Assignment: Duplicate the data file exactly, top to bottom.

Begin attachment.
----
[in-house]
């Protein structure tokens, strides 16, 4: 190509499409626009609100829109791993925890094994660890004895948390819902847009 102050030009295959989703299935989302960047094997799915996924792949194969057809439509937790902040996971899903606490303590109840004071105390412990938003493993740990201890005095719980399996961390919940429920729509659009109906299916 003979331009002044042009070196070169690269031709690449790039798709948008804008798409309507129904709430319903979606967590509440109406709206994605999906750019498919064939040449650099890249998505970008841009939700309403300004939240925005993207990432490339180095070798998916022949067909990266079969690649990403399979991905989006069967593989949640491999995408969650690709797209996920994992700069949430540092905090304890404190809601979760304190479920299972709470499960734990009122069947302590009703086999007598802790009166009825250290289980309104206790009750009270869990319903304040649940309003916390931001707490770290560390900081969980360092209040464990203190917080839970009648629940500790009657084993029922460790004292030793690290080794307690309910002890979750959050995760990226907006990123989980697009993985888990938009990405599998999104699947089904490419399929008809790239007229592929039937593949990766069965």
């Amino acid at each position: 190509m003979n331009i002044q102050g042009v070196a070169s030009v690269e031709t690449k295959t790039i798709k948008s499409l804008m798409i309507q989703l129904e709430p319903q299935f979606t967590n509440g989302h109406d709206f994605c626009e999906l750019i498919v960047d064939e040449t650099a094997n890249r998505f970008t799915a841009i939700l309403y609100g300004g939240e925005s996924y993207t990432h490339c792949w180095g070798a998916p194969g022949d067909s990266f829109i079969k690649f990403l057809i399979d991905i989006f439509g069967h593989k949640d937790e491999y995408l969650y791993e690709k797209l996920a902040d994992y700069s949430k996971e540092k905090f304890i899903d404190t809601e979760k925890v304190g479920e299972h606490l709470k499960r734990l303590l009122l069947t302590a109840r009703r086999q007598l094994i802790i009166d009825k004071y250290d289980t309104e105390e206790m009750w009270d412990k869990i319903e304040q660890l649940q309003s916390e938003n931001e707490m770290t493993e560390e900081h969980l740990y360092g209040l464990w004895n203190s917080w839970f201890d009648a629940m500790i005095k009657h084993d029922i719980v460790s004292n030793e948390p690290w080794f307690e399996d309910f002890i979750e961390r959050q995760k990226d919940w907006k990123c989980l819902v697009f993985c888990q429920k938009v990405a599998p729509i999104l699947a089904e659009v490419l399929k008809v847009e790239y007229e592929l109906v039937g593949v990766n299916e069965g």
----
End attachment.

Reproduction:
[in-house]
């Protein structure tokens, strides 16, 4: 190509499409626009609100829109791993925890094994660890004895948390819902847009 102050030009295959989703299935989302960047094997799915996924792949194969057809439509937790902040996971899903606490303590109840004071105390412990938003493993740990201890005095719980399996961390919940429920729509659009109906299916 003979331009002044042009070196070169690269031709690449790039798709948008804008798409309507129904709430319903979606967590509440109406709206994605999906750019498919064939040449650099890249998505970008841009939700309403300004939240925005993207990432490339180095070798998916022949067909990266079969690649990403399979991905989006069967593989949640491999995408969650690709797209996920994992700069949430540092905090304890404190809601979760304190479920299972709470499960734990009122069947302590009703086999007598802790009166009825250290289980309104206790009750009270869990319903304040649940309003916390931001707490770290560390900081969980360092209040464990203190917080839970009648629940500790009657084993029922460790004292030793690290080794307690309910002890979750959050995760990226907006990123989980697009993985888990938009990405599998999104699947089904490419399929008809790239007229592929039937593949990766069965």
């Amino acid at each position: 190509m003979n331009i002044q102050g042009v070196a070169s030009v690269e031709t690449k295959t790039i798709k948008s499409l804008m798409i309507q989703l129904e709430p319903q299935f979606t967590n509440g989302h109406d709206f994605c626009e999906l750019i498919v960047d064939e040449t650099a094997n890249r998505f970008t799915a841009i939700l309403y609100g300004g939240e925005s996924y993207t990432h490339c792949w180095g070798a998916p194969g022949d067909s990266f829109i079969k690649f990403l057809i399979d991905i989006f439509g069967h593989k949640d937790e491999y995408l969650y791993e690709k797209l996920a902040d994992y700069s949430k996971e540092k905090f304890i899903d404190t809601e979760k925890v304190g479920e299972h606490l709470k499960r734990l303590l009122l069947t302590a109840r009703r086999q007598l094994i802790i009166d009825k004071y250290d289980t309104e105390e206790m009750w009270d412990k869990i319903e304040q660890l649940q309003s916390e938003n931001e707490m770290t493993e560390e900081h969980l740990y360092g209040l464990w004895n203190s917080w839970f201890d009648a629940m500790i005095k009657h084993d029922i719980v460790s004292n030793e948390p690290w080794f307690e399996d309910f002890i979750e961390r959050q995760k990226d919940w907006k990123c989980l819902v697009f993985c888990q429920k938009v990405a599998p729509i999104l699947a089904e659009v490419l399929k008809v847009e790239y007229e592929l109906v039937g593949v990766n299916e069965g």